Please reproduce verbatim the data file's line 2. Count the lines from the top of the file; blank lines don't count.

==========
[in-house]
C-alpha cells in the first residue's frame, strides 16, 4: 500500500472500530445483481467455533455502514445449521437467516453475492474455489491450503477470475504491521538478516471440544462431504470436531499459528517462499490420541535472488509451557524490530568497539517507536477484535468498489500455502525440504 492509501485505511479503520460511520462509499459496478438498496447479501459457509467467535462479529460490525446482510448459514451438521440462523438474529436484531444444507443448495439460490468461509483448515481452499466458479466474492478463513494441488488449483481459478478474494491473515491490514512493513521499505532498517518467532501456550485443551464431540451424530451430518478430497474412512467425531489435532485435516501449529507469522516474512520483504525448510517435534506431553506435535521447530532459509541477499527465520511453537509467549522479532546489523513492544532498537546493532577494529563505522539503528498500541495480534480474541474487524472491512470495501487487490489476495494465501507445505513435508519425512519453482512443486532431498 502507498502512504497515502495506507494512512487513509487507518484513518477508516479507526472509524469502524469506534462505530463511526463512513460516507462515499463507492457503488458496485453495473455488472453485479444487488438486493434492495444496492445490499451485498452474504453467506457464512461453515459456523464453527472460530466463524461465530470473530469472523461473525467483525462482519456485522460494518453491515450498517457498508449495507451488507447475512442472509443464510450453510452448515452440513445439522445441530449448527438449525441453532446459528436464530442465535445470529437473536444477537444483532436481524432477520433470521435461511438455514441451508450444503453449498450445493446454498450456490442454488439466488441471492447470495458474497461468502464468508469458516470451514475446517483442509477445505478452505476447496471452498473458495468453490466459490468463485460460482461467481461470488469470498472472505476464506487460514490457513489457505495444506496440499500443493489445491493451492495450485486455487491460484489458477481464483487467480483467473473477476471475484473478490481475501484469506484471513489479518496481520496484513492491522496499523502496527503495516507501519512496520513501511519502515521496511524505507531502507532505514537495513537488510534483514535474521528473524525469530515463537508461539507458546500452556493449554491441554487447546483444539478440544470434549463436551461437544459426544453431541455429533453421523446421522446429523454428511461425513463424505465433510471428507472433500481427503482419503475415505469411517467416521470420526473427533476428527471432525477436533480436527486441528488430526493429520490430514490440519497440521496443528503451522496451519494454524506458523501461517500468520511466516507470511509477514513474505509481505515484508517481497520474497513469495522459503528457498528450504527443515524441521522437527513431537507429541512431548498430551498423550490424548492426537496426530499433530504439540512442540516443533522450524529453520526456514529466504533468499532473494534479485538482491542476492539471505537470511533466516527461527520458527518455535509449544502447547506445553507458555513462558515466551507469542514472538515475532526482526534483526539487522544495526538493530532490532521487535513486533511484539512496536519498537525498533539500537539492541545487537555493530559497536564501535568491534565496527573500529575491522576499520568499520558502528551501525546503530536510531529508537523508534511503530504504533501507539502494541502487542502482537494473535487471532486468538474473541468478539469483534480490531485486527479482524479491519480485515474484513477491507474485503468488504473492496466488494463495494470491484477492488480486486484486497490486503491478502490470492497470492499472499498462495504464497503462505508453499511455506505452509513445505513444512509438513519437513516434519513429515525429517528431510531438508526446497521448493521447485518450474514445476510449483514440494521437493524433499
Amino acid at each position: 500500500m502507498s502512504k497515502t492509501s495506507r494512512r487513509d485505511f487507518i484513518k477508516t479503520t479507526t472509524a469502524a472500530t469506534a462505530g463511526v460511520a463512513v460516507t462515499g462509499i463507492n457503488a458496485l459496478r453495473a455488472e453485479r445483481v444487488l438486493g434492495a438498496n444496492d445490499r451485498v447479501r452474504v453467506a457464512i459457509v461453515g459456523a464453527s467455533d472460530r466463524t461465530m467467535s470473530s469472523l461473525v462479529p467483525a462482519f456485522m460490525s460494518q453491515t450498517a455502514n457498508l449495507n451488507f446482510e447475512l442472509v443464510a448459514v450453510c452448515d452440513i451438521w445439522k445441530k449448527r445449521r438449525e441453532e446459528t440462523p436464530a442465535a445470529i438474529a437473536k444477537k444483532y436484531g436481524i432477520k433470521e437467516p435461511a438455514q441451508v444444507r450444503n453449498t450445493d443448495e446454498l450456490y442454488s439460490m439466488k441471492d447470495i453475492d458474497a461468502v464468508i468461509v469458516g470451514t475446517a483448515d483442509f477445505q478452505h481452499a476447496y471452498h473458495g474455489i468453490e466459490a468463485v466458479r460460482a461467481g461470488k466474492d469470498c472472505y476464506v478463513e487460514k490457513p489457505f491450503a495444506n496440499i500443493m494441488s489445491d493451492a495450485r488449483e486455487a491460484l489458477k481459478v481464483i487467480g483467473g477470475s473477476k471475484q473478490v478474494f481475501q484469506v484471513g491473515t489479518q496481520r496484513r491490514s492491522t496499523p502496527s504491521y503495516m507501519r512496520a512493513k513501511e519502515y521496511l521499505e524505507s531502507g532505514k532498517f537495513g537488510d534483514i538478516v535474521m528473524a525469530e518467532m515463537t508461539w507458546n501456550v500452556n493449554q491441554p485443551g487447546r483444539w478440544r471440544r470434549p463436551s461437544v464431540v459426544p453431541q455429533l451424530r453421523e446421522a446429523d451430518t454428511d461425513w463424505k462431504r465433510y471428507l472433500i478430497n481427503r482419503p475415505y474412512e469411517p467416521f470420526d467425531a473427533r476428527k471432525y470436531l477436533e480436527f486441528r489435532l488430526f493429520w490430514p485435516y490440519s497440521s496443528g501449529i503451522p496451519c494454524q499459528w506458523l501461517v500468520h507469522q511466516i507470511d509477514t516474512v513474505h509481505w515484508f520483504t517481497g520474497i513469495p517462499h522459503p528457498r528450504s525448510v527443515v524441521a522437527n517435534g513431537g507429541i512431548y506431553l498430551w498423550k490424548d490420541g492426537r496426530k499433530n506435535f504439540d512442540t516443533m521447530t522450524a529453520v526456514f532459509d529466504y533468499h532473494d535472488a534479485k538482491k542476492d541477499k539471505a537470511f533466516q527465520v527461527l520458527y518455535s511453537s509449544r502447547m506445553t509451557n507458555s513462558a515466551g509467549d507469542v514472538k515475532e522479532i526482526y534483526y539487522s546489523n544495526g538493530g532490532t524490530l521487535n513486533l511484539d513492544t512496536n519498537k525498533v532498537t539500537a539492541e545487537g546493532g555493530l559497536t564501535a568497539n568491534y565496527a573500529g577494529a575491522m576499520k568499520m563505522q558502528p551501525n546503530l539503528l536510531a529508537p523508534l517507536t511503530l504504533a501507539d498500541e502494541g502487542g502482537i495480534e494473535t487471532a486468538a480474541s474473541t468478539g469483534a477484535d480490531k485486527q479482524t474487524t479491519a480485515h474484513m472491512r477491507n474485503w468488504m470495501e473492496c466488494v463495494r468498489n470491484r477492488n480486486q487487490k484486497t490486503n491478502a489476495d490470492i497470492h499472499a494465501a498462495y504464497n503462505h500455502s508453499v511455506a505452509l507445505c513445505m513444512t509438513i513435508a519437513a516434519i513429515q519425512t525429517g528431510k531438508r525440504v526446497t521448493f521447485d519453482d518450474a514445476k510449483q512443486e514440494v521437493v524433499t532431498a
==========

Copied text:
C-alpha cells in the first residue's frame, strides 16, 4: 500500500472500530445483481467455533455502514445449521437467516453475492474455489491450503477470475504491521538478516471440544462431504470436531499459528517462499490420541535472488509451557524490530568497539517507536477484535468498489500455502525440504 492509501485505511479503520460511520462509499459496478438498496447479501459457509467467535462479529460490525446482510448459514451438521440462523438474529436484531444444507443448495439460490468461509483448515481452499466458479466474492478463513494441488488449483481459478478474494491473515491490514512493513521499505532498517518467532501456550485443551464431540451424530451430518478430497474412512467425531489435532485435516501449529507469522516474512520483504525448510517435534506431553506435535521447530532459509541477499527465520511453537509467549522479532546489523513492544532498537546493532577494529563505522539503528498500541495480534480474541474487524472491512470495501487487490489476495494465501507445505513435508519425512519453482512443486532431498 502507498502512504497515502495506507494512512487513509487507518484513518477508516479507526472509524469502524469506534462505530463511526463512513460516507462515499463507492457503488458496485453495473455488472453485479444487488438486493434492495444496492445490499451485498452474504453467506457464512461453515459456523464453527472460530466463524461465530470473530469472523461473525467483525462482519456485522460494518453491515450498517457498508449495507451488507447475512442472509443464510450453510452448515452440513445439522445441530449448527438449525441453532446459528436464530442465535445470529437473536444477537444483532436481524432477520433470521435461511438455514441451508450444503453449498450445493446454498450456490442454488439466488441471492447470495458474497461468502464468508469458516470451514475446517483442509477445505478452505476447496471452498473458495468453490466459490468463485460460482461467481461470488469470498472472505476464506487460514490457513489457505495444506496440499500443493489445491493451492495450485486455487491460484489458477481464483487467480483467473473477476471475484473478490481475501484469506484471513489479518496481520496484513492491522496499523502496527503495516507501519512496520513501511519502515521496511524505507531502507532505514537495513537488510534483514535474521528473524525469530515463537508461539507458546500452556493449554491441554487447546483444539478440544470434549463436551461437544459426544453431541455429533453421523446421522446429523454428511461425513463424505465433510471428507472433500481427503482419503475415505469411517467416521470420526473427533476428527471432525477436533480436527486441528488430526493429520490430514490440519497440521496443528503451522496451519494454524506458523501461517500468520511466516507470511509477514513474505509481505515484508517481497520474497513469495522459503528457498528450504527443515524441521522437527513431537507429541512431548498430551498423550490424548492426537496426530499433530504439540512442540516443533522450524529453520526456514529466504533468499532473494534479485538482491542476492539471505537470511533466516527461527520458527518455535509449544502447547506445553507458555513462558515466551507469542514472538515475532526482526534483526539487522544495526538493530532490532521487535513486533511484539512496536519498537525498533539500537539492541545487537555493530559497536564501535568491534565496527573500529575491522576499520568499520558502528551501525546503530536510531529508537523508534511503530504504533501507539502494541502487542502482537494473535487471532486468538474473541468478539469483534480490531485486527479482524479491519480485515474484513477491507474485503468488504473492496466488494463495494470491484477492488480486486484486497490486503491478502490470492497470492499472499498462495504464497503462505508453499511455506505452509513445505513444512509438513519437513516434519513429515525429517528431510531438508526446497521448493521447485518450474514445476510449483514440494521437493524433499